Jul 17, 2019
Welcome back for our third Certified Fresh film this week, this time from IFC Films, one of our favorites here at One Movie Punch. We haven’t reviewed many of their films, which we should definitely remedy, but for a few other films from IFC, check out “The Thin Blue Line” (Episode #021), “Into The Abyss” (Episode #053), and Mike Bales’ review for “The Man Who Knew Infinity” (Episode #317). If you have any recent suggestions from IFC Films, let us know!
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Here we go!
Today’s movie is “Diane”, the IFC Films drama written and directed by Kent Jones. The film follows Diane (Mary Kay Place), who has spent her life reaching out to her drug-addicted son, and filling that void by helping others. However, when both parts of her life start to lose their hold over her, she finds herself considering her past in difficult ways.
It’s our third character study this week, a fact I only began to realize somewhere between writing the review for yesterday’s episode and watching today’s film. It was by no means intentional, and in some strange ways, I like the stark differences in each character. Monday’s episode for “The Man Who Killed Hitler And Then The Bigfoot” (Episode #533) featured a slightly satirical, slightly surrealistic look at the honorable alpha male character in the lead played by Sam Elliott. “Woman At War” (Episode #534) featured a definitely satirical, definitely surrealistic look at the ecoterrorist or ecowarrior, whichever term suits your fancy.
But “Diane” is definitely not satirical or surrealistic, aside from a couple dream sequences. Instead, “Diane” is a very realistic look at aging, how one finds meaning in life, and the patterns and habits we adopt in the process. Rather than having a straightforward narrative, we’re brought directly into Diane’s life, learning about her character through her actions, and making many assumptions that are delightfully upended throughout the film.
Mary Kay Place is impressive as Diane. Much like Sam Elliott, Mary Kay Place has had an extensive and wide-ranging career, playing multiple roles over forty-six years, glimmers of which appear throughout the film as we learn more about Diane. We’re presented with an overly-protective mother concerned with her drug addicted son, active in her church community, and doing her best to deal with her cousin dying of cervical cancer. It seems like a regular suburban existence for the older generation, and this is but the first of many assumptions to be challenged, especially as we get to know the characters around her.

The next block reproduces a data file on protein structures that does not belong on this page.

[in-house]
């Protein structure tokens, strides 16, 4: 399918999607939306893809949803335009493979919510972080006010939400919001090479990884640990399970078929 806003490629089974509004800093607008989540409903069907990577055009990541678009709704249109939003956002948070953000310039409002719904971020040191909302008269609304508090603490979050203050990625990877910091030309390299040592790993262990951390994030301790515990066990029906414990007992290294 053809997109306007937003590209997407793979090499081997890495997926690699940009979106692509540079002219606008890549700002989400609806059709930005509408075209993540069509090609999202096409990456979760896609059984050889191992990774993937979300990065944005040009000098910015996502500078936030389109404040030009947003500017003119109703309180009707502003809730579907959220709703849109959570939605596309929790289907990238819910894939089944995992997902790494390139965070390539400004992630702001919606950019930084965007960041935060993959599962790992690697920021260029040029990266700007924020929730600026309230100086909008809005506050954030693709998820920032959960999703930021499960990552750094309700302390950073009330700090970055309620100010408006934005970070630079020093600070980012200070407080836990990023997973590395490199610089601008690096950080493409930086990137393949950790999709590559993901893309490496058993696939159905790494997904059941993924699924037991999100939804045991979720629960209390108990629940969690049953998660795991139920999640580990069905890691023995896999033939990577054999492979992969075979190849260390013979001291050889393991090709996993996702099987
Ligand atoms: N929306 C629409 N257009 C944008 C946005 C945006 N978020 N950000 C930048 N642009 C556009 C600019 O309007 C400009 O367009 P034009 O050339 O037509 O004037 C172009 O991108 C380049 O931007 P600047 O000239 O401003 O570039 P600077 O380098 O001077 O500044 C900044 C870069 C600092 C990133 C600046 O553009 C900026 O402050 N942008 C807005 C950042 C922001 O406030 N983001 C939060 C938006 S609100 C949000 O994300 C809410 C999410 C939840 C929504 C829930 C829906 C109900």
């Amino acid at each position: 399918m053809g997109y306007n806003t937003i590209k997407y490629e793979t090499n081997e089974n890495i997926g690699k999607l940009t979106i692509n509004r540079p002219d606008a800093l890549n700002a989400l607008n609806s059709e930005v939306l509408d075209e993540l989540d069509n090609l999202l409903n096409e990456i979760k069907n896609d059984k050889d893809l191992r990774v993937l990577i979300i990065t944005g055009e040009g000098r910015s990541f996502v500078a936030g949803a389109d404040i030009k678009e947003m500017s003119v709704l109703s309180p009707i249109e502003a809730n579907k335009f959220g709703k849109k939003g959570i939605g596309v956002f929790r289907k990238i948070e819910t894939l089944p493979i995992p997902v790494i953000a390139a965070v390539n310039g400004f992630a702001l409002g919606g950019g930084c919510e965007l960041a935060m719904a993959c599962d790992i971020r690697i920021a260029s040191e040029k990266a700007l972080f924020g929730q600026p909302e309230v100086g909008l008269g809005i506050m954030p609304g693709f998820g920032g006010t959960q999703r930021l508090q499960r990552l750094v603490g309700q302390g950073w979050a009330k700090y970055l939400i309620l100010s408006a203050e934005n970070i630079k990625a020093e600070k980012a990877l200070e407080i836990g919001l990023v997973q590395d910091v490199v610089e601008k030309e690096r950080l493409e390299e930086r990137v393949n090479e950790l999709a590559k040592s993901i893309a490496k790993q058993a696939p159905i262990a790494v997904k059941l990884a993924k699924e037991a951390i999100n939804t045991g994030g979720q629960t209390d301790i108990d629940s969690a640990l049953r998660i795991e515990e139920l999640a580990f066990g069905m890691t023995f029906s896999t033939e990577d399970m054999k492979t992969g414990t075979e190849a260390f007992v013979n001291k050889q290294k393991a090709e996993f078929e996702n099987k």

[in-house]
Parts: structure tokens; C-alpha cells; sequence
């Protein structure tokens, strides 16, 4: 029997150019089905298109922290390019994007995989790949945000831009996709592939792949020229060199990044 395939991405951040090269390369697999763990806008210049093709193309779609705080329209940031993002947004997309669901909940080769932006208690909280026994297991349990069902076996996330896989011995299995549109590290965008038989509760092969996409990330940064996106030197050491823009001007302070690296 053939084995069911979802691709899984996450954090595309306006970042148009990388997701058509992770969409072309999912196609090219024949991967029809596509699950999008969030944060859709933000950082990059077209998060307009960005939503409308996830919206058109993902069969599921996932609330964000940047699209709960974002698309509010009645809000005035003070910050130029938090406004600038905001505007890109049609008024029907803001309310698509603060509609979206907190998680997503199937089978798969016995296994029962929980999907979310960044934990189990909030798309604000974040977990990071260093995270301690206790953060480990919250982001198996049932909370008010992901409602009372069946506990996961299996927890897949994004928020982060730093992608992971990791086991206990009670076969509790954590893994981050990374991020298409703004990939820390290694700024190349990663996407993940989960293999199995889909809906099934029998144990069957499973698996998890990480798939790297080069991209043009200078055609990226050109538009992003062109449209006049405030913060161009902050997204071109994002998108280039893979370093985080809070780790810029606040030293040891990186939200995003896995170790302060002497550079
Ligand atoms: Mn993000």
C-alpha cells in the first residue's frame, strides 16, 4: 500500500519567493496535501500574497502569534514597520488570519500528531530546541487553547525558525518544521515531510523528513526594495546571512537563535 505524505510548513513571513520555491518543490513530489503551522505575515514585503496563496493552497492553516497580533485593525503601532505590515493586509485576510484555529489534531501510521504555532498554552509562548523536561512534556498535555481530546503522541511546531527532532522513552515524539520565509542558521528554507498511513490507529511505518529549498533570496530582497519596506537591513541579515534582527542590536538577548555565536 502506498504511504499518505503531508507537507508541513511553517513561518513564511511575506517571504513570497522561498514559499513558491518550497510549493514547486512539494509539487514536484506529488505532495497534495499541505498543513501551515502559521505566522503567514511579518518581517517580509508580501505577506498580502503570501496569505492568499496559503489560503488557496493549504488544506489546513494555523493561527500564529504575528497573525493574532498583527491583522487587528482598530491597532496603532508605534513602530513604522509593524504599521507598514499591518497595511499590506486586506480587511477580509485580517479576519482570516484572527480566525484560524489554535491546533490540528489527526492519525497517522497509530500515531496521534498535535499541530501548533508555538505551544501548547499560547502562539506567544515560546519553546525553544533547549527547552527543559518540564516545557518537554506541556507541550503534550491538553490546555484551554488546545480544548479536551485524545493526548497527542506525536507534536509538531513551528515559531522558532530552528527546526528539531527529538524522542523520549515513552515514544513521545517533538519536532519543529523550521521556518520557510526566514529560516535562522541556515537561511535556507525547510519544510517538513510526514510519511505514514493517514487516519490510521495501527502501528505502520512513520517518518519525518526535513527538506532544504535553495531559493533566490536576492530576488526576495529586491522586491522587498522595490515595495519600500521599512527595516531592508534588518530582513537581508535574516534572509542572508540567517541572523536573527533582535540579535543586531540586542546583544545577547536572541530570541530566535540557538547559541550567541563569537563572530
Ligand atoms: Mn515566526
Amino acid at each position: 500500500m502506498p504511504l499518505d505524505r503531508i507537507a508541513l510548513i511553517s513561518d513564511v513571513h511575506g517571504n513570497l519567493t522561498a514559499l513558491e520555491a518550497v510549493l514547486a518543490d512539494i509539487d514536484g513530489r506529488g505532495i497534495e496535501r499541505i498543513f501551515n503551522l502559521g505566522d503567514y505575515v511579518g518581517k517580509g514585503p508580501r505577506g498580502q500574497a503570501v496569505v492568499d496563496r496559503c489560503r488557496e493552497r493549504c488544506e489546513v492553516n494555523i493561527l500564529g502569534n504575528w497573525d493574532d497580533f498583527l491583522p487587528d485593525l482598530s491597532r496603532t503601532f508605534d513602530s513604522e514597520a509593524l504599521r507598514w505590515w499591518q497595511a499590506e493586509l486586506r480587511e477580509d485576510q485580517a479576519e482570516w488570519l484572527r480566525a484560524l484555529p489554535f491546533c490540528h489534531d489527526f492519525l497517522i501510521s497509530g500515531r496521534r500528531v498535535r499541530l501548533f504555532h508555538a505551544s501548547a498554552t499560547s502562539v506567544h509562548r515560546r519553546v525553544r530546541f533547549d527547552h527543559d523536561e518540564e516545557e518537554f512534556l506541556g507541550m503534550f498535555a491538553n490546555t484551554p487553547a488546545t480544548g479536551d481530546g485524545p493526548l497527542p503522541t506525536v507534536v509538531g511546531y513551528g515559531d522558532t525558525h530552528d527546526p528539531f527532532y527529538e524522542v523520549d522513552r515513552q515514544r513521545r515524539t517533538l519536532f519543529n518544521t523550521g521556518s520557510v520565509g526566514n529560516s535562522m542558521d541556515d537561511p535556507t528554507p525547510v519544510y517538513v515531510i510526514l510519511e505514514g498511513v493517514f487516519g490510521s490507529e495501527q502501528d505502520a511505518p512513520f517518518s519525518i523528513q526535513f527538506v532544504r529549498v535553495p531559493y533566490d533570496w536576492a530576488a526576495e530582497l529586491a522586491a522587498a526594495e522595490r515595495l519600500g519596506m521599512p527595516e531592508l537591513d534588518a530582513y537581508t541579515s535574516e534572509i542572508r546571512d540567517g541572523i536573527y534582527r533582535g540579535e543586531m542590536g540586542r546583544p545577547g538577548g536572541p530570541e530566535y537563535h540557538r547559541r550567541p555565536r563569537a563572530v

Diane moves between her son and her cousin, caring unceasingly for each of them. They suffer in different ways, one through disease, the other through opioid addiction, but both conditions are slowly killing them and cause them to live in immense pain when not medicated. Diane is actually feeding off both people, living in her own kind of pain, caused by her addiction to helping her son and trying to come to terms with a hidden past, both of which are slowly killing her. And soon, both problems are resolved, leaving a huge void in her life and the inevitable struggle for meaning in that void.
In this void, however, we are also given more insight into Diane’s previous life, and most importantly the sins of her past, which affected both her cousin and her son, in different but connected ways. We’re also treated to more artistic direction and editing, as Diane herself is attempting to find the creative part of her life again, even while struggling with the effects of aging in big and small ways. The director takes more chances as Diane takes more chances. Each turn in the last half of the film forces us to reassess Diane, and the people around her, and in some ways, our cultural notions of our more puritan elders. It’s not something you can really understand until you reach that age. It’s only something I’m beginning to understand at forty, but it’s clear it is something that Mary Kay Place understands and delivers.
“Diane” is a moving study of the titular character, expertly performed by Mary Kay Place, and well composed, written and directed by Kent Jones. It’s not a feel-good story, but it does feel true, and is sure to make you feel that truth as well. Fans of character studies of aging characters will enjoy this film, and apparently the other two films so far this week. Everyone else, be prepared for a more depressive, reflective film.
Rotten Tomatoes: 93% (CERTIFIED FRESH)
Metacritic: 86 (MUST SEE)
One Movie Punch: 8.8/10
“Diane” (2018) is not rated and is currently playing on Hulu.